The other thing inside (or possibly on top of) a DK is the wireless access point. We aim to provide seamless wireless coverage and roaming across the entire field including all the camping areas. Thanks to the sponsorship of Aruba Networks, we’ll be deploying their access points across the field, all tunnelled back over the wired network to a centralised 7210 controller in the NOC that will handle authentication and roaming. So even if you walk from one end of the field to the other, your IP address will not change and your connection should be seamless. In some places you’ll even be able to get a 802.11ac gigabit-speed wireless connection.

In a departure from the norm, this year the main wireless network will be using WPA2-Enterprise. This ensures that everyone gets their own key and are safer from snooping. We still recommend using end-to-end encryption, but this will help protect you. To connect to the network, join the “emfcamp” network and use the username “emf” with password “emf”.

If your device doesn’t support 5GHz, you can join the legacy network “emfcamp-legacy”, but be aware that this is less resistant to interference and will be less reliable. Use the other one if possible.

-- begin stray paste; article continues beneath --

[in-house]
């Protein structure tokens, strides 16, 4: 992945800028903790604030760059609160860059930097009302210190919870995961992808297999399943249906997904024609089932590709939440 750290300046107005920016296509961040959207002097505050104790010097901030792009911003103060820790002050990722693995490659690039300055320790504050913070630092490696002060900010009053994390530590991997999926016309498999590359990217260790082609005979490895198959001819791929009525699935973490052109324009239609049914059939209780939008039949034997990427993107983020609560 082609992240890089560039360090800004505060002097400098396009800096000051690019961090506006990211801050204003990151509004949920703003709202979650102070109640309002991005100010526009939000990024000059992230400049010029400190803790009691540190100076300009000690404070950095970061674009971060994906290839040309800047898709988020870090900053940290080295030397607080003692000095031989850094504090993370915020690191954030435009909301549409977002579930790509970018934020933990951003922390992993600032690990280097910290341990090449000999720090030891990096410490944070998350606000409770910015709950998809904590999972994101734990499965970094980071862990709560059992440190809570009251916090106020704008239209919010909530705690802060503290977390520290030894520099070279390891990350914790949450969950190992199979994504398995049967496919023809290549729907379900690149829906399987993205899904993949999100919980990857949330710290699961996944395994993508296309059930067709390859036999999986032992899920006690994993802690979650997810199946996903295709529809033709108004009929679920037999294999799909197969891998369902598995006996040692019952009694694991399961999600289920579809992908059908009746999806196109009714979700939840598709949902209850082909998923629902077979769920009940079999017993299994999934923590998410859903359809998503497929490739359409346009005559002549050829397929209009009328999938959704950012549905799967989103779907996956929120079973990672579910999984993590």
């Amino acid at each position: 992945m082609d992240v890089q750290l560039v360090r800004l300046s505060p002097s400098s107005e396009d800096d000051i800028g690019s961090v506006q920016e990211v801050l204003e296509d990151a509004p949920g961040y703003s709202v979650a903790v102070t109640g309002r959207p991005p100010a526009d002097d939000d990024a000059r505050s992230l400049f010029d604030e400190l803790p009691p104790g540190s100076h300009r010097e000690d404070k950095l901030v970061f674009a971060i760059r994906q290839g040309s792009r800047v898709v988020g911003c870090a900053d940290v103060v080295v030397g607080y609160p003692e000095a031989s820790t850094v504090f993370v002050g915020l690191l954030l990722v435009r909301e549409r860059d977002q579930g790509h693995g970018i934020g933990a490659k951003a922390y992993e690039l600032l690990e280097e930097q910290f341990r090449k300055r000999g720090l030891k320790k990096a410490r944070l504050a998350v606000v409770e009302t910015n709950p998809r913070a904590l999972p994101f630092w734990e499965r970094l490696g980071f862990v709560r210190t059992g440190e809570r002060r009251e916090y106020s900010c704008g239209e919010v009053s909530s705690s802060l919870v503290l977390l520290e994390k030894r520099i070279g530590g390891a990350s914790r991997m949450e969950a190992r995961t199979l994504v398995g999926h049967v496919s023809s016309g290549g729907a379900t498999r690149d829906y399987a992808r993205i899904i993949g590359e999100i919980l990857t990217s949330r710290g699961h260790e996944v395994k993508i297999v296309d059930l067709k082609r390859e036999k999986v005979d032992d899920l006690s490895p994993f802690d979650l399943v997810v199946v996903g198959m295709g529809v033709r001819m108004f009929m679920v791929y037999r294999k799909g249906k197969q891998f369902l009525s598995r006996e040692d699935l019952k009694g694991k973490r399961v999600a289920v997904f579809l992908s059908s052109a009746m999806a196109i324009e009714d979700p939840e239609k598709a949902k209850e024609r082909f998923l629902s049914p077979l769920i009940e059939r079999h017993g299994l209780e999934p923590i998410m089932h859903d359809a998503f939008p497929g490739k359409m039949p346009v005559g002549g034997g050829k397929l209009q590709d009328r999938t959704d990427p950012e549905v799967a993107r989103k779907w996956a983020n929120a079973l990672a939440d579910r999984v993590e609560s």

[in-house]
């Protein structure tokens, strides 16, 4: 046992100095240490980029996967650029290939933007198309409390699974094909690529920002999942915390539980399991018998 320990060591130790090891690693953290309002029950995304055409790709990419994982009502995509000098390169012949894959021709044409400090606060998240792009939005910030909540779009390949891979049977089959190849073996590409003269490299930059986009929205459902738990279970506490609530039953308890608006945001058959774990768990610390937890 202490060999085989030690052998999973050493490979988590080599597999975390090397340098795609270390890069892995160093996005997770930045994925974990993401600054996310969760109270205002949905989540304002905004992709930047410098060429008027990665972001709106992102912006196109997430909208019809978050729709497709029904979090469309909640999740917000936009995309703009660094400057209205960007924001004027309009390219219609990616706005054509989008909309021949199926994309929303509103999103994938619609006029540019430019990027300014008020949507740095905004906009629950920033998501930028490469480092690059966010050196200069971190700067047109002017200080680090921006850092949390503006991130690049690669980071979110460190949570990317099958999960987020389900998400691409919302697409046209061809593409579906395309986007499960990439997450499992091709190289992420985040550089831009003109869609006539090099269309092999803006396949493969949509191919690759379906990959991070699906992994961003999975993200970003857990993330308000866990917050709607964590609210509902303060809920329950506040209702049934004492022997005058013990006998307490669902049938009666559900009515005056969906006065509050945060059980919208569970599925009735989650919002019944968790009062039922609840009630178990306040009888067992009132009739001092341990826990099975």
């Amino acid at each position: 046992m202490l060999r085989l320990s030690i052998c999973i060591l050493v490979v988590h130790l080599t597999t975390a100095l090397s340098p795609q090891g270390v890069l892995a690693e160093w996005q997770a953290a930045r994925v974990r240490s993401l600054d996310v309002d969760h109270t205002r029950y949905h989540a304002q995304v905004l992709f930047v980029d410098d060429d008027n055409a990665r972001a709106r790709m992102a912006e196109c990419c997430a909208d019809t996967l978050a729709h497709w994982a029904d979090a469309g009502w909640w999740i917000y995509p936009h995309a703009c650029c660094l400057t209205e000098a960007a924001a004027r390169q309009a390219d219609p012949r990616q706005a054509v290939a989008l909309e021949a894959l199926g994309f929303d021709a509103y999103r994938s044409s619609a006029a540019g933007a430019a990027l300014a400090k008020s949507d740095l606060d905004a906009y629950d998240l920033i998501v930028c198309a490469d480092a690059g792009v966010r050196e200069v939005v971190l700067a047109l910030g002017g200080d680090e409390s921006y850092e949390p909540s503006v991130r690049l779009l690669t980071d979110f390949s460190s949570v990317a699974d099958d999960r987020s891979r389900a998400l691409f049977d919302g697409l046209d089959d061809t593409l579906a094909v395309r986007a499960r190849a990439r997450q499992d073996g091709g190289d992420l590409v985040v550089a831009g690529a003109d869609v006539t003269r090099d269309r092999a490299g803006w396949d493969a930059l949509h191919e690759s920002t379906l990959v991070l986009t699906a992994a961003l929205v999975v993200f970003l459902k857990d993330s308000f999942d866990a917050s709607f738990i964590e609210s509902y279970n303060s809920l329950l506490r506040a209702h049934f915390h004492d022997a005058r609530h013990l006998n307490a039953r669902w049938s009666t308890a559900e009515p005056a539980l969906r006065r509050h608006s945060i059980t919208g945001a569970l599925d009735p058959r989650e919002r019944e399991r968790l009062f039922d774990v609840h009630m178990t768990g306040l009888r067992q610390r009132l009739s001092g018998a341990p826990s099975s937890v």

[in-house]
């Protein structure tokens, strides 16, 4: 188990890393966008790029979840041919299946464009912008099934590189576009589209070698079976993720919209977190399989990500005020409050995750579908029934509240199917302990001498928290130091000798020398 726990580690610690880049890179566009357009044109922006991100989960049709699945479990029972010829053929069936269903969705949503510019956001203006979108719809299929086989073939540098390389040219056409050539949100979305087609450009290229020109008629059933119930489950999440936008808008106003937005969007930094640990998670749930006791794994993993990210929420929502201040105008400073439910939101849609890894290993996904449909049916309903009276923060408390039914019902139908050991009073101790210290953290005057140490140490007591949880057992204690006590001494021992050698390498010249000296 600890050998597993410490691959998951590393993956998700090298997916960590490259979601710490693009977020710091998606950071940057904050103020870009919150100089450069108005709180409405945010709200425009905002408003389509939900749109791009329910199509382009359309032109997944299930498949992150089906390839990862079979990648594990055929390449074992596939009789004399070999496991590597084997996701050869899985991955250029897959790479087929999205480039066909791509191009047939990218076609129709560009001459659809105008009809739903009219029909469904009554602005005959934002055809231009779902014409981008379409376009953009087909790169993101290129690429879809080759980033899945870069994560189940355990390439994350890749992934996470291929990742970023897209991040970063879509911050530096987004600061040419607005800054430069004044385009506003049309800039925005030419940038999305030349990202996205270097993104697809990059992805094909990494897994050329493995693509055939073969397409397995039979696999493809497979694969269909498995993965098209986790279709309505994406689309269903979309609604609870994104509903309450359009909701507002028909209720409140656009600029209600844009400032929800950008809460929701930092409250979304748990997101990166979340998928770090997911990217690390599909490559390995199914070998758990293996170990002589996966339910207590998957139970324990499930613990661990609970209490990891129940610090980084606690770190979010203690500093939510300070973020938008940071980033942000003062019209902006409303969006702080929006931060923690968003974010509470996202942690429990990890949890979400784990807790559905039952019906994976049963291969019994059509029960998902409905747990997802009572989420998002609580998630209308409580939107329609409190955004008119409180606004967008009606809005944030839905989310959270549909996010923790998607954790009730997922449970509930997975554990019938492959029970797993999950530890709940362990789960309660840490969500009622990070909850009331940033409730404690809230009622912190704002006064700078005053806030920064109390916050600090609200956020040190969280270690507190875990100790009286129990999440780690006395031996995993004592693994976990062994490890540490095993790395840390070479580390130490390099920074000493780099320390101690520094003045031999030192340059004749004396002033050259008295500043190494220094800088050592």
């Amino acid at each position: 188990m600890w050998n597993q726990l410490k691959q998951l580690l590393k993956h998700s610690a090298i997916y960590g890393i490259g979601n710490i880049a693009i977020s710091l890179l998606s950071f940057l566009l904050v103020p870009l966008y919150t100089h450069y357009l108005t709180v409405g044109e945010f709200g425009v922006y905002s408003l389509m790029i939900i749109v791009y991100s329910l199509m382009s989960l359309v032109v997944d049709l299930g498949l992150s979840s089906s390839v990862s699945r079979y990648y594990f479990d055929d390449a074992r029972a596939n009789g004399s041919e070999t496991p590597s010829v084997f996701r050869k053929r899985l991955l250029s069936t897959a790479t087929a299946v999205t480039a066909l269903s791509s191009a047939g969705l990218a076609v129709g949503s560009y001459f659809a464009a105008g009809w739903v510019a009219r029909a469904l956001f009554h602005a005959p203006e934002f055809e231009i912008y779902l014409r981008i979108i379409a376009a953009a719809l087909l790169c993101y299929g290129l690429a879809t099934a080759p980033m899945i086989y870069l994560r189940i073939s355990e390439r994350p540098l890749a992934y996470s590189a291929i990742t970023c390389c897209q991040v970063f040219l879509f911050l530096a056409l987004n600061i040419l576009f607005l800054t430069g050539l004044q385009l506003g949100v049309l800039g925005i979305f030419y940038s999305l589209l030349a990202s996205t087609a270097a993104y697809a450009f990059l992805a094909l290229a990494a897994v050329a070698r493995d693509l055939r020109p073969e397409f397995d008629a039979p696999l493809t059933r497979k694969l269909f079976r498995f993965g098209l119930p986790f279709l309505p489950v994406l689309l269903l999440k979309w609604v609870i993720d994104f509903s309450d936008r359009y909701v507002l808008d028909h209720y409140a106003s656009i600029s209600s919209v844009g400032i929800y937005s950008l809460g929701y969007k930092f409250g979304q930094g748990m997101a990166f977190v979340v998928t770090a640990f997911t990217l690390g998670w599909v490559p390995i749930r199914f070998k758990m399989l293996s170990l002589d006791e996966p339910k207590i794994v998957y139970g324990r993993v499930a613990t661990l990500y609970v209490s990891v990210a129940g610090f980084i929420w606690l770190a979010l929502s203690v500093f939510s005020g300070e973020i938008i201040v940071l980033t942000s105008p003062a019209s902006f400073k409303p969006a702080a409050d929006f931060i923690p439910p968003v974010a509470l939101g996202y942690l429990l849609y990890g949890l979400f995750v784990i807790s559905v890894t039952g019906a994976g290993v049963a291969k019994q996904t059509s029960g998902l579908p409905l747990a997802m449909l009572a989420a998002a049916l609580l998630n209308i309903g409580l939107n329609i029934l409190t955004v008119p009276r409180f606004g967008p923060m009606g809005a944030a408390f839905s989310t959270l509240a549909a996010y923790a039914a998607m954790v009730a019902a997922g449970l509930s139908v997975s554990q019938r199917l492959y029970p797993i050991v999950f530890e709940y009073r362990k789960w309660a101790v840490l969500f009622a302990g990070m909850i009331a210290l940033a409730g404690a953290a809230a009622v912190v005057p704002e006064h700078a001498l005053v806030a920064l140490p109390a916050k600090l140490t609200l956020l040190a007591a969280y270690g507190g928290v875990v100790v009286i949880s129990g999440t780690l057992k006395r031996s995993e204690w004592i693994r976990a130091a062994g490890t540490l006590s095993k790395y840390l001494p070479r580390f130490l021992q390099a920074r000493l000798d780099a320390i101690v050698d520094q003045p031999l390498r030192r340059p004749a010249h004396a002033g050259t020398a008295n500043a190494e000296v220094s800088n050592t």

For those really old devices that don’t even support WPA2-Enterprise, there’s a network called “emfcamp-insecure”. Please don’t use this unless you really have to.

How can you help?

imageThe NOC team is always a popular one, but we don’t really need any help during the event. By Friday morning, the network should be up and running perfectly and we’ll be putting our feet up! What we do need help with is setup and teardown. During setup, there are a LOT of cables to run (at least 5km worth), RJ45 plugs to crimp, and switches to deploy, and then the whole lot needs to be collected up at the end. At the moment, we’re looking fairly good for setup, but we need more help for teardown.

If you’re interested, please drop a line to letting us know when you can arrive and when you have to leave. You’ll even get fed!

More information

There’s more information on how to use the network, including a few “do”s and “don’t”s, on our wiki page.

Have a question? Drop us a line at or follow us on twitter.


We are grateful to our sponsors Comtec who are providing the access and core switches and routers, LONAP who are providing the Summit x650 distribution switches, Aruba Networks who are providing the access points and wireless LAN controller, and FlexOptix who are providing the necessary optics to link it all together.


Announcing the shiny things!

Every year people build amazing things and install them all over the site. Here’s a rundown of some of the projects coming to EMF this year.